My older brother - by 5 years - was hit in the head with a horseshoe when I was a baby. He has brain damage that has left him emotionally about 14 years old and mentally about 7. He went to special schools and is able to read and write minimally but he can care for himself. When my mom was dying she asked me to make sure that he is taken care of and I promised her I would and have for the last 25 years. I have employed him as a cleaner/ helper for my company for the last 20 years to provide for his living. He really isn't a good worker at all and I don't think he would be able to get a job on his own. He does get Soc Sec - but it isn't enough to live on. I worry that he will out live me and really had/have a scare because I was diagnosed with breast cancer last year - it was/is an aggressive form - so I worry about its return especially in relationship to my brother. Financially - I am not in a position to set up a trust or anything for him. I have thought about asking my daughter to watch out for him if I am no longer able to, but I know the ramifications of that commitment. So my question is what do you have set up or do you have anything set up? These thoughts keep me awake at times.
     
  10. katmu

    katmu Well-Known Member

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    My ex-husband and I have met with an attorney to start thinking about setting up a special needs trust. Our main issue with moving forward at the moment is finding a suitable trustee. Our younger son, who is now 23 and is supportive of his older brother may eventually take on that role once I'm gone but I'm trying to wait until he is more established before seeing if he wants to make that commitment. Our only other option realistically is a paid trustee and I'm not sure if I'm ready to go there yet.

    I truly appreciate all of the replies. I debated for a while about posting this. Maybe I'm just tired, but I don't want to have to pretend that the biggest thing going on in my life doesn't exist because of the stigma around mental illness. I think until families like mine can start talking openly about the issues we face everyday, the system isn't going to change and the stigma will persist. Even if people don't have specific experience with a situation like this, it's been helpful to get feedback as sometimes I start to feel like I'm too close to it and maybe not thinking as logically as I normally do.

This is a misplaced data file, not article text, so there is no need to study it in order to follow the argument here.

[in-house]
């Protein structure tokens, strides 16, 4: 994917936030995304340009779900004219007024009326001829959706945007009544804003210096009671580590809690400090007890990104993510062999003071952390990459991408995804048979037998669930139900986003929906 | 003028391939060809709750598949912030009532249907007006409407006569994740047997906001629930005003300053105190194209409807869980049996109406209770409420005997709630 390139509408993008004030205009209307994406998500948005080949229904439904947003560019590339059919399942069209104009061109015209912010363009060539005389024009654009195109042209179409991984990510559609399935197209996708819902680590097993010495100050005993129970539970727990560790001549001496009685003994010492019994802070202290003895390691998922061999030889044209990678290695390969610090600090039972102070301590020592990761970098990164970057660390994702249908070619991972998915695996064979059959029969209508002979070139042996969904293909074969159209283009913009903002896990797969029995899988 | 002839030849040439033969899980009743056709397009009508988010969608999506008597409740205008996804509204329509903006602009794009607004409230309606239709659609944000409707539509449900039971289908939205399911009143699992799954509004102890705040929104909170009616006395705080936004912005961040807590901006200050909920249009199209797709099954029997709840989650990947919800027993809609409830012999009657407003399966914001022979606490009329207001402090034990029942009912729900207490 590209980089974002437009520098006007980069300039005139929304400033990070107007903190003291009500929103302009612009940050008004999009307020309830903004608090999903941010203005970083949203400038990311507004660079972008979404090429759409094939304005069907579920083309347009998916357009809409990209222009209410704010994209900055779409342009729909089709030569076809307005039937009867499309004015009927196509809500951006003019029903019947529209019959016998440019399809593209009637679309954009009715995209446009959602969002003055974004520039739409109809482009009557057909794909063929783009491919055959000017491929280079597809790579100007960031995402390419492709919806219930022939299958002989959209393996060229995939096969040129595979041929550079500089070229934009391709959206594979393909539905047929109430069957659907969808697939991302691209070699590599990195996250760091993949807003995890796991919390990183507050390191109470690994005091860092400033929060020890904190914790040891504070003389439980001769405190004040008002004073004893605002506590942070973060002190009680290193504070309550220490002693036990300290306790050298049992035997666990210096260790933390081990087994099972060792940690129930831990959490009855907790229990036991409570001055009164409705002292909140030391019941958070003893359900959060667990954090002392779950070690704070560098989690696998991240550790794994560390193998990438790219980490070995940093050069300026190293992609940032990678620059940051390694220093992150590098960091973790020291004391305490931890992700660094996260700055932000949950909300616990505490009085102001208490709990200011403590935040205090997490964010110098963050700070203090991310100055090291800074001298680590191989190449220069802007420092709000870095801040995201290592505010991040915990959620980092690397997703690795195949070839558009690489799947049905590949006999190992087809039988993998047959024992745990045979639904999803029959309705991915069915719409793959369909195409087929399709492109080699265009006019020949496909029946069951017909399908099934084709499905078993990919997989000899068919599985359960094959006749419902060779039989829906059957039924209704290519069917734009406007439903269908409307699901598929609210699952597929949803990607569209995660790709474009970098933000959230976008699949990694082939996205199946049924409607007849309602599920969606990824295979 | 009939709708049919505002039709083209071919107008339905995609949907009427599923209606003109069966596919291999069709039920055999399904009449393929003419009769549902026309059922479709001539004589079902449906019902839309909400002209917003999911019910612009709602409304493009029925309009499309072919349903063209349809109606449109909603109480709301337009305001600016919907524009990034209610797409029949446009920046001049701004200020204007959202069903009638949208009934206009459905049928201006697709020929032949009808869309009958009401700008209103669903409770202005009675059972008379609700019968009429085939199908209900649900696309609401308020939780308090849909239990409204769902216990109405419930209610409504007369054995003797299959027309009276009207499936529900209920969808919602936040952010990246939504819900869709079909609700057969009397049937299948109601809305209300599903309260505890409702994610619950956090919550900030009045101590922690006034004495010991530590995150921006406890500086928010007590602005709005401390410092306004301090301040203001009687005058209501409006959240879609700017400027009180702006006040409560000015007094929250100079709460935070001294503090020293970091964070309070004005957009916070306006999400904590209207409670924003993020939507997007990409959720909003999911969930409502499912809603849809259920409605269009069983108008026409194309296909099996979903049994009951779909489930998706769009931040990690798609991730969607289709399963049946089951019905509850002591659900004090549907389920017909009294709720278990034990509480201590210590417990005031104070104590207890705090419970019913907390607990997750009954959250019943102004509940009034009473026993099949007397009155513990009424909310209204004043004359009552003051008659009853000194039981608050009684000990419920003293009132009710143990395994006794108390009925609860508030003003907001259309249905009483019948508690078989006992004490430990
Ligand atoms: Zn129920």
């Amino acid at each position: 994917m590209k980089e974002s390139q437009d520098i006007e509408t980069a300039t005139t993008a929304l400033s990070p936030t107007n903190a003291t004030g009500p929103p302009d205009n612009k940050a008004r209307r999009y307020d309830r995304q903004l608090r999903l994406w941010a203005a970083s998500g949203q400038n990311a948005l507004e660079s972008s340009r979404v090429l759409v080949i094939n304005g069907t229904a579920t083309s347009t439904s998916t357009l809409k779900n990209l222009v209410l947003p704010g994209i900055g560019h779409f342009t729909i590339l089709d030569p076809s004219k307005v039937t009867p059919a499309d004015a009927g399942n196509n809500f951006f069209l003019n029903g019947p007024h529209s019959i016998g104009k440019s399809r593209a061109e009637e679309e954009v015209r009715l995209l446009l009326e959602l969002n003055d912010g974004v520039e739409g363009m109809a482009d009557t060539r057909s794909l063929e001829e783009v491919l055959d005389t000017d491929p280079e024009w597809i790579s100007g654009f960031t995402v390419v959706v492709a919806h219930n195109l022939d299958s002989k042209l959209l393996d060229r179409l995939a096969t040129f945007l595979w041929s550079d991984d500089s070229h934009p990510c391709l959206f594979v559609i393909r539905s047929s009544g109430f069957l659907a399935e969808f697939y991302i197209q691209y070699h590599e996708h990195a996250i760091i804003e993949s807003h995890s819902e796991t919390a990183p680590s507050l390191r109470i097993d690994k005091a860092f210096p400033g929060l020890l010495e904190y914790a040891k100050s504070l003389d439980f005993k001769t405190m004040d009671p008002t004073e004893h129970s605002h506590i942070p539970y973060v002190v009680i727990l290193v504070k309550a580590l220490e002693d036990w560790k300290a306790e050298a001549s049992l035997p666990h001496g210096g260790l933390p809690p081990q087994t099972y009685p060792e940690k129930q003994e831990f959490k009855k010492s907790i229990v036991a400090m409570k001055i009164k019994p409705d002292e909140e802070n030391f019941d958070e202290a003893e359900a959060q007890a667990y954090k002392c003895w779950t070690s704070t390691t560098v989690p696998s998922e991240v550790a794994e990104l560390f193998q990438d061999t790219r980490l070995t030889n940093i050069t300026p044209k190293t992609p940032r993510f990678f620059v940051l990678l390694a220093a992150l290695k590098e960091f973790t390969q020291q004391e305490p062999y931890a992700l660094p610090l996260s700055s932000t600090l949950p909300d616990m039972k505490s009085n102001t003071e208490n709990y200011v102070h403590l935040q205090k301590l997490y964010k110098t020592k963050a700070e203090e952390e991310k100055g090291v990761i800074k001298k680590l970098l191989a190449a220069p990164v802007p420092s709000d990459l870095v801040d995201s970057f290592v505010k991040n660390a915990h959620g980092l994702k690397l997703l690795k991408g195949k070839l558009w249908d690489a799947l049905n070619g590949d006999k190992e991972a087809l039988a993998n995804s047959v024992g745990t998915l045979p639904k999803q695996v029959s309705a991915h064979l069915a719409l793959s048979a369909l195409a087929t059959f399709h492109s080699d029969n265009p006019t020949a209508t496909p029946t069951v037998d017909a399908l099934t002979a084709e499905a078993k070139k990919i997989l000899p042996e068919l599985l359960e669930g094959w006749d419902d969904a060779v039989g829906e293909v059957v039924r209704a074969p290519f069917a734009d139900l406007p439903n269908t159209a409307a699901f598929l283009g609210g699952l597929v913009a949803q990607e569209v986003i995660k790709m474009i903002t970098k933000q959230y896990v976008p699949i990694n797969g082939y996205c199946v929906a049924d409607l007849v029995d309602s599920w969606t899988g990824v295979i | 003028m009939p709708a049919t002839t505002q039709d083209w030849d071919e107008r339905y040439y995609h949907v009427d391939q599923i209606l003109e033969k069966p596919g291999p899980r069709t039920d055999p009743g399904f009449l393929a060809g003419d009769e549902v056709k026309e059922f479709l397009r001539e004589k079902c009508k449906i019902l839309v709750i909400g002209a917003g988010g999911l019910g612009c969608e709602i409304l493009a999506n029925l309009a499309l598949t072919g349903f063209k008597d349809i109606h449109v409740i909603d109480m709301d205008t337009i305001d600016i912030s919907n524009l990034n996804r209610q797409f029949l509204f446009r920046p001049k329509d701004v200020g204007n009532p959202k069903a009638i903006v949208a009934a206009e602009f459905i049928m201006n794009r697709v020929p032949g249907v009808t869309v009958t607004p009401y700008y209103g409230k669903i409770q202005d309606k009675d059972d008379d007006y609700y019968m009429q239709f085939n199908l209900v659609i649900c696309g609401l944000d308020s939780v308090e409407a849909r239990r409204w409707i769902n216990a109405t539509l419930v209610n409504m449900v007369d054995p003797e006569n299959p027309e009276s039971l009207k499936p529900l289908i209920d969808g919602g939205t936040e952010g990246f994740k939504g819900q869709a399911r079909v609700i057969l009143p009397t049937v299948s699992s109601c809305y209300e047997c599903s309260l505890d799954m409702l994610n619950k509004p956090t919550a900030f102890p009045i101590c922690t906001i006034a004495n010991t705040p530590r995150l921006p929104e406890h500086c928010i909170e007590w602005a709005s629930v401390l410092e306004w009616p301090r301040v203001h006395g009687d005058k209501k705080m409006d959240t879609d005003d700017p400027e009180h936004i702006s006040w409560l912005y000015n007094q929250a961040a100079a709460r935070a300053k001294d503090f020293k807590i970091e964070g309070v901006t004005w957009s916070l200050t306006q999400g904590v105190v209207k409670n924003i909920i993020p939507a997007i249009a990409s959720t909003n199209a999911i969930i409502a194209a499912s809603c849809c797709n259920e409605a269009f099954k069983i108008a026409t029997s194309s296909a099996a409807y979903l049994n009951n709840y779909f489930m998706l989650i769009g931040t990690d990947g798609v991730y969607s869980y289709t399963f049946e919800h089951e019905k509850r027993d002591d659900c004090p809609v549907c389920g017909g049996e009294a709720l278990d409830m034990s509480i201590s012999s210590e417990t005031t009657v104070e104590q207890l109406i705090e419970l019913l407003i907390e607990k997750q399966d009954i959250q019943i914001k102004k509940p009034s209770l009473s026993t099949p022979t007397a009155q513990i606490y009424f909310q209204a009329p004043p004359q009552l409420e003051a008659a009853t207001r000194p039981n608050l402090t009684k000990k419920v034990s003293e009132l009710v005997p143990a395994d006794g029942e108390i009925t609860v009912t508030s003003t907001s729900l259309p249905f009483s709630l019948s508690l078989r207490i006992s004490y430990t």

11. Hobofrank

    Hobofrank Prime Minister of Idiocracy

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    Frankr has a point get rid of that Newb caseworker
     
  12. katmu

    katmu Well-Known Member

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    I'm looking into other agencies, although the last case manager from this agency was the best that we have had to date.
     
  13. LucyR.

    LucyR. VIP Whale

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    I have been thinking it over and I think my main concern is that your son should not be left alone. He doesn't need to be social with other people. He just needs to be surrounded by other people. The other people will be able to just know how he is doing and will be able to tell if he has changed for the better or worse. I told you my adult son was bipolar. He lived alone in a house and he died alone in his house. This is why I think he needs to be with other people.
    I think all of you who are in a situation where you feel you may nolonger be able to care for your loved one.... should have the guts to ask the social worker what other options are available from some agencies that are financially supported by the Federal Gov., State, or City, or Community.
    You will never know what kind of help you may be able to get unless you ask.

    I have informed my senior Mom that if she falls one more time because she is breaking our rules to be careful and to always use her walker.....she may have to be taken care of in a Senior Home which is her greatest fear. Only a 24/7 facility will be able to take care of her needs. She is lucky she has us three daughters to keep an eye on her. But she is very ungreatful at times and thinks she can still walk without a walker. I notice many seniors have that problem of thinking they don't need a cane or a walker. My sister got my old dad a walker and he said they were for old people and my sister said to him he was old. My dad was in his 90's and lived to be 96 yrs. old. He stayed in his bed for his final days since he couldn't move his feet anymore. I am a senior now and I go for physical therapy so my legs and body stays strong. I don't want to end up like my dad
     
  14. katmu

    katmu Well-Known Member

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    My primary concern with the county's proposal for the more independent arrangement was the amount of time he would be spending alone, without someone to monitor his mood. That is why I'm pushing as hard as I can for a more supportive setting.

    I'll report back on how we make out.

    Edit: I'm sorry to hear about your mom. I think you are right about doing what you can to stay healthy. My mom is still pretty active and I think that has a lot to do with why she is as healthy as she is.
     
    Last edited: Aug 16, 2015